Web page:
In January I took over as Editor in Chief of JGR: Space Physics. It’s a great honor to serve in this position and I will continue the work of my predecessor, Mike Liemohn, in maintaining high scientific standards, upheld through a vigorous peer review process, and the commitment and expertise of the editorial board.
JGR: Space Physics is the leading scientific journal in the broad field of space physics. Key to its stature and success are the scientists who submit the exciting results of their novel and original research. To ensure that the journal represents and publishes the latest developments in space physics, I would like to see growth and evolution in three particular areas.
First, I would like to encourage papers relating to spacecraft scientific instrumentation and computer simulations. Many space missions focus on important and unsolved problems of space physics, and the lion’s share of the best scientific results are published in JGR: Space Physics. These results are based on data generated by the scientific instruments onboard these missions. Thus, the journal should also be a natural home for publications describing these instruments. Such publications would be useful for promoting and understanding the potential (and limitations) of past, current, and future instrument data sets.
Second, I welcome submissions of reports that describe novel developments of numerical models. At the very beginning of the era of in-situ space measurements, most space physics results published in the journal were based either on observational or theoretical studies. Since that time, scientific results achieved by exploitation of numerical models have grown immensely. If the results of a numerical model are published in JGR: Space Physics, then the opportunity for the model developers to familiarize the space physics community with this model can also be provided.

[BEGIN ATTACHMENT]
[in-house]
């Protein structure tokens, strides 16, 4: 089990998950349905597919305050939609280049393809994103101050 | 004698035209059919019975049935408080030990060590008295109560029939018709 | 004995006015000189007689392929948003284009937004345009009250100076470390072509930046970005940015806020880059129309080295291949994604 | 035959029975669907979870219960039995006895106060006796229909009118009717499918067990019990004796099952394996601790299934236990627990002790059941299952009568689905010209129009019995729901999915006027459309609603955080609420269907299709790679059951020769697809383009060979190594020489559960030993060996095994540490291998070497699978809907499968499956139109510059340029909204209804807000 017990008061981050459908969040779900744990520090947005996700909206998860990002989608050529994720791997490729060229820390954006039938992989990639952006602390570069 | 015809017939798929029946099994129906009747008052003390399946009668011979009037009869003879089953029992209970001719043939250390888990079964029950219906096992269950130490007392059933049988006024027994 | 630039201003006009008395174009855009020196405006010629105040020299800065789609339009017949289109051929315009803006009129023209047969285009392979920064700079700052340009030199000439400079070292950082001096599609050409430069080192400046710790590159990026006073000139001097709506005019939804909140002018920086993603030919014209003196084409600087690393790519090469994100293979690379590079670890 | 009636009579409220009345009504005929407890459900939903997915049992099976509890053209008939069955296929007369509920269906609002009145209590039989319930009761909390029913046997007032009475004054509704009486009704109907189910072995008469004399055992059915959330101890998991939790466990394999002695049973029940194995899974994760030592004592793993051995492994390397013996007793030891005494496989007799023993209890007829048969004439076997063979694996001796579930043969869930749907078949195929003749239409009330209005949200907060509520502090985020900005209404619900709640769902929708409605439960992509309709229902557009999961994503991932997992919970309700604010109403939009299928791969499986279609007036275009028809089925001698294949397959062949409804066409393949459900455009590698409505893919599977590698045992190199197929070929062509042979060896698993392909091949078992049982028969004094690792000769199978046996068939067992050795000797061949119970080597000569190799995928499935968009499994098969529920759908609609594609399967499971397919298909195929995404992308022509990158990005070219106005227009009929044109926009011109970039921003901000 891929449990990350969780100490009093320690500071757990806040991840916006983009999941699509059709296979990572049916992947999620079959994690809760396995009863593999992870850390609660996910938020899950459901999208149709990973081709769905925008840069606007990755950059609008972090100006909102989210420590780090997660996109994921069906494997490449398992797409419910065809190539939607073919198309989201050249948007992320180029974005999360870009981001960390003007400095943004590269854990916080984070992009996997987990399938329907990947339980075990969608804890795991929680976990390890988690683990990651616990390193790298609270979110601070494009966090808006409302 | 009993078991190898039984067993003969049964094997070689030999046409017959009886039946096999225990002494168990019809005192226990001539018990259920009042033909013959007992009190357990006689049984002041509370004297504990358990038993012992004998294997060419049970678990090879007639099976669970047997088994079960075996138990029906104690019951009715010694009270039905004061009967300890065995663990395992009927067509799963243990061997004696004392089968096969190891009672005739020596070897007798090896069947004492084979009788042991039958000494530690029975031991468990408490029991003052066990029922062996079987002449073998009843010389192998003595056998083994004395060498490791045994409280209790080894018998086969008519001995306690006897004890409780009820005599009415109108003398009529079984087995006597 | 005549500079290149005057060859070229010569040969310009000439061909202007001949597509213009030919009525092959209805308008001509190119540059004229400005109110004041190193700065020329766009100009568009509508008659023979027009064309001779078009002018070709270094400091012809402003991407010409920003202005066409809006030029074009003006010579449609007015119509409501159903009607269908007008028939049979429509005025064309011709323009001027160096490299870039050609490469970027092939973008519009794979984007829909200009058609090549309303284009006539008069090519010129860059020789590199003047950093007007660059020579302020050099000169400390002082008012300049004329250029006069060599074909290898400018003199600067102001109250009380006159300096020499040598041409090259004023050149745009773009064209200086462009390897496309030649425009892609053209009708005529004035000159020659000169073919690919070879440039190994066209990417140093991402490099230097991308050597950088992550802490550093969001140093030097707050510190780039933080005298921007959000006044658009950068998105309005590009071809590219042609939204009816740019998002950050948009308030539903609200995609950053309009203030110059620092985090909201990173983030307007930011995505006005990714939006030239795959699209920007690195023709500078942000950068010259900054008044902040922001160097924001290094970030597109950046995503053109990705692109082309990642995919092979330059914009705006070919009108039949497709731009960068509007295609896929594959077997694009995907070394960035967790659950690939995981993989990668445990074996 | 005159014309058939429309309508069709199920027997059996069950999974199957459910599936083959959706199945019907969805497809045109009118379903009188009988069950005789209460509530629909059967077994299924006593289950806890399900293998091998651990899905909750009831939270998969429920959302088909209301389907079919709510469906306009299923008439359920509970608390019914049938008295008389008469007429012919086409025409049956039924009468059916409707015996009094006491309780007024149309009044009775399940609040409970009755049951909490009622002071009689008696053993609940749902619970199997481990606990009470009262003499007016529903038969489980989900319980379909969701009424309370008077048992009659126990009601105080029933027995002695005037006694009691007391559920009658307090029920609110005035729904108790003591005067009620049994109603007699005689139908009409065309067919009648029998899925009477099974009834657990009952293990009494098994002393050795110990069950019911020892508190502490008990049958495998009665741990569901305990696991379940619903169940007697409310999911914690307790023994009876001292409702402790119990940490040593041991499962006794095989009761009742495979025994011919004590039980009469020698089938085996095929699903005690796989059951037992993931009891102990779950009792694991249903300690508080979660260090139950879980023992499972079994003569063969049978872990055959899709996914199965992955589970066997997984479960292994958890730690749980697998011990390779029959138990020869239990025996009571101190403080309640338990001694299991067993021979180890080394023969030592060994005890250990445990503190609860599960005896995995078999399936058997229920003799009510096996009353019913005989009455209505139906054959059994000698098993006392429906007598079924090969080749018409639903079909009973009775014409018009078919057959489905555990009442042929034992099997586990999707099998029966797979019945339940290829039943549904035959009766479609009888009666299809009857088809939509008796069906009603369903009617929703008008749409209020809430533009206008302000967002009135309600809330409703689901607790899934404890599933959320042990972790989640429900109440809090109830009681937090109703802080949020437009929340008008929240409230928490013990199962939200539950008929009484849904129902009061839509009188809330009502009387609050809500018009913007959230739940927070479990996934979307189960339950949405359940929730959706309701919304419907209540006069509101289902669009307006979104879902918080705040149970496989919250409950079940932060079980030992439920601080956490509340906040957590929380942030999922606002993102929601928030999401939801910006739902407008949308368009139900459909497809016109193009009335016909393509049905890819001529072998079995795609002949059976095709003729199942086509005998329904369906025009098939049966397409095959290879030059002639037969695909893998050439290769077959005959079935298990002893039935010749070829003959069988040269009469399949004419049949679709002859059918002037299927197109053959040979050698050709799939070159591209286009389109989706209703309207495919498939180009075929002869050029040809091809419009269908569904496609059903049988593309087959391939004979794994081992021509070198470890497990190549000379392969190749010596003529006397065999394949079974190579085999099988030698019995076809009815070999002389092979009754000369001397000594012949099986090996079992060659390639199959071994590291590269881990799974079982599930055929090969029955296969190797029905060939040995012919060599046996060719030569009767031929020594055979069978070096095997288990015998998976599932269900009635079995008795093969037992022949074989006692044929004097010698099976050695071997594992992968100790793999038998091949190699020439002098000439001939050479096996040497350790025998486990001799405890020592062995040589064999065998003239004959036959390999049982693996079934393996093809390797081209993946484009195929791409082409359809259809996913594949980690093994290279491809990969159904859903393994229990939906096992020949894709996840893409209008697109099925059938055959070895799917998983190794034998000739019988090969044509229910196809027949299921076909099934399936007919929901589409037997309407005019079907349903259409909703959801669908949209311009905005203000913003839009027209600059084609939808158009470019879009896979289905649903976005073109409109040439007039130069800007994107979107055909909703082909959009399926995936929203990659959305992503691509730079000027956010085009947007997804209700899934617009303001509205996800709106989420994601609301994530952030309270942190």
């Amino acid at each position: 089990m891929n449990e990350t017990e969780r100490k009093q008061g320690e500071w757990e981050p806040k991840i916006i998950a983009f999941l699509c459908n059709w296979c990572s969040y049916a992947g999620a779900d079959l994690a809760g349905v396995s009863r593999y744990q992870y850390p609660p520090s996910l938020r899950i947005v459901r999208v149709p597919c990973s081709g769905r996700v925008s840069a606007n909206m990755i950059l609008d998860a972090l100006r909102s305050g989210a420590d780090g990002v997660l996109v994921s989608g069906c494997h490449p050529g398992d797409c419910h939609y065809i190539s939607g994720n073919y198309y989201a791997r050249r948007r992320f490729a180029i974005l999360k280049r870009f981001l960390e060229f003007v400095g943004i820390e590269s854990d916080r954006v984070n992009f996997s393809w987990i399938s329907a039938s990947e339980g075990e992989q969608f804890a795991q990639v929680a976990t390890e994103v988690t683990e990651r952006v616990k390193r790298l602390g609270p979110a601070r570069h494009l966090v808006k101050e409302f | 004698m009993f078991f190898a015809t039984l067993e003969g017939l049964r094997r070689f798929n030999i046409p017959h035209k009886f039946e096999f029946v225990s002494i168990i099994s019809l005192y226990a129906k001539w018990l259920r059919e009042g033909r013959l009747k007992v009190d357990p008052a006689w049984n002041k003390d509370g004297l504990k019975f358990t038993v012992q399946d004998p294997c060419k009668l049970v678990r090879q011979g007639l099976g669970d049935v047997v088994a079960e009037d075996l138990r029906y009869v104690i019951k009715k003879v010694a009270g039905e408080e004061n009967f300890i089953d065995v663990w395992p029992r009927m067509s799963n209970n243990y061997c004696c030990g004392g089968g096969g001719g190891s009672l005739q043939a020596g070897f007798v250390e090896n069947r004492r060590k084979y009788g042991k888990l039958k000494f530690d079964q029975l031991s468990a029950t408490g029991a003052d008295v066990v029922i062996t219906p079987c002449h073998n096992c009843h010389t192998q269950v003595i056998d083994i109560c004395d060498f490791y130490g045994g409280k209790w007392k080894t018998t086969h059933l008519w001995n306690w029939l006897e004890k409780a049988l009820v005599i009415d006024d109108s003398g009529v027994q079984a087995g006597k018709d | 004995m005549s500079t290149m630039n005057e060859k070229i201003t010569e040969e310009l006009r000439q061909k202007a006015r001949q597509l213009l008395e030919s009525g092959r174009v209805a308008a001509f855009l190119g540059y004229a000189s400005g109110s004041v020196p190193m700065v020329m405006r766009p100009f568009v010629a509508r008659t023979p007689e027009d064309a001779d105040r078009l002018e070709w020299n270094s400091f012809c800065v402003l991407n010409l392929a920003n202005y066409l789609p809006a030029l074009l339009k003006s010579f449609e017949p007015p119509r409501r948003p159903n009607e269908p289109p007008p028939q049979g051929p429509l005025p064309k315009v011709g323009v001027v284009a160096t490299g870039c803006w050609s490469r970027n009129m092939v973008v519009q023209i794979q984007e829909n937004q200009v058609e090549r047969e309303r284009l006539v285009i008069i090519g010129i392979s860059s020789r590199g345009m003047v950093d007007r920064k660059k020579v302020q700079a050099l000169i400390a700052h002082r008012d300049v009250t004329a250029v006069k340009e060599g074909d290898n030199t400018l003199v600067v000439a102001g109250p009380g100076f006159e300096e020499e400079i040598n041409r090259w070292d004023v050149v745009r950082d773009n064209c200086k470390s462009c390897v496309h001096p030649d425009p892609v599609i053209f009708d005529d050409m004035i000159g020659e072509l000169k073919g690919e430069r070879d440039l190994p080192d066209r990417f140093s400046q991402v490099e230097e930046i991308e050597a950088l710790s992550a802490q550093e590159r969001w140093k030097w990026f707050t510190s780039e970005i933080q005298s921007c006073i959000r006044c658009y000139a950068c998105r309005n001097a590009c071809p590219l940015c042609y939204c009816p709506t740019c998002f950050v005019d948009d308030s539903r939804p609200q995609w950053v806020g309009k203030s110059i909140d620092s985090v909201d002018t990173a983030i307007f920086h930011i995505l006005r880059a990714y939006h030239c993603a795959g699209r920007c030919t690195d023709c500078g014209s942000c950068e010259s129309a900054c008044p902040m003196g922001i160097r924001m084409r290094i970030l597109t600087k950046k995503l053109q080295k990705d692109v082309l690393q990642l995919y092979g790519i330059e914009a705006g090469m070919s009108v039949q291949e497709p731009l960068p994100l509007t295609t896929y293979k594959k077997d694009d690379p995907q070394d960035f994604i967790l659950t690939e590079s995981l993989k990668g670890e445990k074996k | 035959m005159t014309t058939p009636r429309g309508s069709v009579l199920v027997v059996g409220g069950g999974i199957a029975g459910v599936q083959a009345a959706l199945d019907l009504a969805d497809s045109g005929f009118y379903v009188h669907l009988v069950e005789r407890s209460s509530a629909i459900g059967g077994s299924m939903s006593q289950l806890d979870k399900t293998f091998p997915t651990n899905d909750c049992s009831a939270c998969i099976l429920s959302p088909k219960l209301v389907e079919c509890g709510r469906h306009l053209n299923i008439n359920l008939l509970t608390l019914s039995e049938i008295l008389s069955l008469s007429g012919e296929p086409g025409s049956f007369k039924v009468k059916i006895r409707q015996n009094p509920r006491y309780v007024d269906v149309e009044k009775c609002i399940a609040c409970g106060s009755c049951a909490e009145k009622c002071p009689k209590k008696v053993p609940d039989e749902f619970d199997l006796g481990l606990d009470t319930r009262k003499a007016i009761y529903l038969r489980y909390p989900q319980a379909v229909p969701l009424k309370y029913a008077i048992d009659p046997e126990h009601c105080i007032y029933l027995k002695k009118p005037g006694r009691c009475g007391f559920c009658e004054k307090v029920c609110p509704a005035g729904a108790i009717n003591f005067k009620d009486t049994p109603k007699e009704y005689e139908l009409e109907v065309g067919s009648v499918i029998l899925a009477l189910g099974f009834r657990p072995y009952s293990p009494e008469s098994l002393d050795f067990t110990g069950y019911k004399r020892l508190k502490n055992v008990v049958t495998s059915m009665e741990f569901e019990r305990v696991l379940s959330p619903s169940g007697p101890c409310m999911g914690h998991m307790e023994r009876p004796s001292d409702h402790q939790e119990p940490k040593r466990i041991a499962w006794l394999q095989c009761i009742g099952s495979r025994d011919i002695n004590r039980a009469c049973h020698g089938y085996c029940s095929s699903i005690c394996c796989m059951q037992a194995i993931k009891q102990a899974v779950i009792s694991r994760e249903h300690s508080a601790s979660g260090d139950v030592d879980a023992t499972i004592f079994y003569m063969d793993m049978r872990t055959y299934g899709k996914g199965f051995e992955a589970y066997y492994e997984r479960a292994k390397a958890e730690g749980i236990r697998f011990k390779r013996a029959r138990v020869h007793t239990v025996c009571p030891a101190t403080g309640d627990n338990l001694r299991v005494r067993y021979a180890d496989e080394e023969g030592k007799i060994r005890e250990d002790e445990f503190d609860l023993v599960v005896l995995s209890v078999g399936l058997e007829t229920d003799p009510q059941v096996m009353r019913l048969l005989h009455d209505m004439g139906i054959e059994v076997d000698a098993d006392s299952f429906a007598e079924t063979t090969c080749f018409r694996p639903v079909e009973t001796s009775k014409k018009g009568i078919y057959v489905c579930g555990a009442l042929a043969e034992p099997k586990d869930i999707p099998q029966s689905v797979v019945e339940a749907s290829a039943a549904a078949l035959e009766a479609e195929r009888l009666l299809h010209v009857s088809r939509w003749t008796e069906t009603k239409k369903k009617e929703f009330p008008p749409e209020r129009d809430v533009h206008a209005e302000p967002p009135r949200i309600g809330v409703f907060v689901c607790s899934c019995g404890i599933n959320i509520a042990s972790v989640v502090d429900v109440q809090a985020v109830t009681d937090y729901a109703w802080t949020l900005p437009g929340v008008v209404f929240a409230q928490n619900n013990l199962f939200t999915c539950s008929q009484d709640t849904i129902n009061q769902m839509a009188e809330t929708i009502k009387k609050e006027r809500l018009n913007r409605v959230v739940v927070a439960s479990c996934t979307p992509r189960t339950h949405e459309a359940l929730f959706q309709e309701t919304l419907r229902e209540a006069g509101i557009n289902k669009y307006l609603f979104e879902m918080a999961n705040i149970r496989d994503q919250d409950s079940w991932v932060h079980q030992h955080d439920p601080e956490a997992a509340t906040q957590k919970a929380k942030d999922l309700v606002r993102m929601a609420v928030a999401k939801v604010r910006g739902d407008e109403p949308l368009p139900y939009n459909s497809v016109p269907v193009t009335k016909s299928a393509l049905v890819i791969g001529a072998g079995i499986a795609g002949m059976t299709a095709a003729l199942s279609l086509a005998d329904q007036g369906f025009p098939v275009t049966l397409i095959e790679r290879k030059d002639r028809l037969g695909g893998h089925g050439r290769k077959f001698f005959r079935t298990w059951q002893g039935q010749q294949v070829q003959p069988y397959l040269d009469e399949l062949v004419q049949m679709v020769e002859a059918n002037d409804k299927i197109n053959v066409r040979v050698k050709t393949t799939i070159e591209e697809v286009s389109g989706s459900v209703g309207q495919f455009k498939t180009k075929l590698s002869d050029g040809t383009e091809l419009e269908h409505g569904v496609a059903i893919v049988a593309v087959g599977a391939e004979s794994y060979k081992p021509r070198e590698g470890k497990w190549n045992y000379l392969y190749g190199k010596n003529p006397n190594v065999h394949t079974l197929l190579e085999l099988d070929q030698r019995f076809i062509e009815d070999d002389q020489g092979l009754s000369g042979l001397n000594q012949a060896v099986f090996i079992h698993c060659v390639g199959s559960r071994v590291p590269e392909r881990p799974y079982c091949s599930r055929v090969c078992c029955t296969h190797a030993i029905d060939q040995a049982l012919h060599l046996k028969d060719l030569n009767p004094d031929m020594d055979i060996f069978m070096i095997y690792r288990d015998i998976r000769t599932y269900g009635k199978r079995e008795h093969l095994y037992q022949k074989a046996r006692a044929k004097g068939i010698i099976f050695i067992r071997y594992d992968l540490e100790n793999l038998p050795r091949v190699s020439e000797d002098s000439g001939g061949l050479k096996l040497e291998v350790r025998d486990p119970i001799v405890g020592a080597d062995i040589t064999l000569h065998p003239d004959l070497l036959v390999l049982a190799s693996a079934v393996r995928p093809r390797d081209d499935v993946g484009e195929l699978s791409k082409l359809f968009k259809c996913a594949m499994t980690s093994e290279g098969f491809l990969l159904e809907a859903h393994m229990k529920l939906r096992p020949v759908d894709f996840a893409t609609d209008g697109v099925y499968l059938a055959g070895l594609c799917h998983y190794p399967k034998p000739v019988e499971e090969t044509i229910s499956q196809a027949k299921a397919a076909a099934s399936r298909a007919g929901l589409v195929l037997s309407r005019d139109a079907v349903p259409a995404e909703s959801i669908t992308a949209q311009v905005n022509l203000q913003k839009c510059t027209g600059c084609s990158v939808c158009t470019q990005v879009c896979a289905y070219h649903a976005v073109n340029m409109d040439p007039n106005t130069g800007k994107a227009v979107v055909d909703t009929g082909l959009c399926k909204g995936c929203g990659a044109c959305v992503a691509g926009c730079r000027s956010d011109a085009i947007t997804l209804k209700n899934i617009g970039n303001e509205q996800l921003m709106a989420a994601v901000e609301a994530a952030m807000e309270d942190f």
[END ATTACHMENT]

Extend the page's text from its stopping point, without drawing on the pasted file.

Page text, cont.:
Third, I am keen to increase the proportion of papers in the journal relating to solar physics and to theoretical results. Looking at the subject matter of papers published in the journal over the decades, the proportion devoted to various aspects of solar physics and to the development of theory have been decreasing. One of my objectives is to reverse these trends.
In addition to diversifying the breadth of topics in JGR: Space Physics, I would like the journal to publish more review articles. Reviews present a comprehensive summary of the current state of understanding in a particular field, and also provide extra exposure to the most recent advances and significant findings. The editorial board will select topics and identify scientists to deliver these reviews over the coming years.
Commissioning some new special collections is also planned. AGU statistics show that papers in special collections tend to have a higher number of citations and greater impact than papers on similar topics that are not part of a collection. For researchers with interests in a particular topic, it is easier to find and explore thematic collection but easy to miss an individually published paper.
Space physics is a very broad scientific field and our community is large and diverse, thus it’s a challenge to be the publishing home for everyone.
To remain the flagship journal of the space physics community we must be flexible in response to evolving trends, and welcome papers in new and underrepresented fields.
Together with the editors I will also be supporting the community in understanding how the FAIR data standards apply to our data, models, and instruments.
I will only be able to advance towards these goals with the support of the scientists who submit their best work to our journal. I welcome feedback on these ideas as we take JGR: Space Physics forward over the next few years.
—Michael Balikhin ([email protected]), University of Sheffield, UK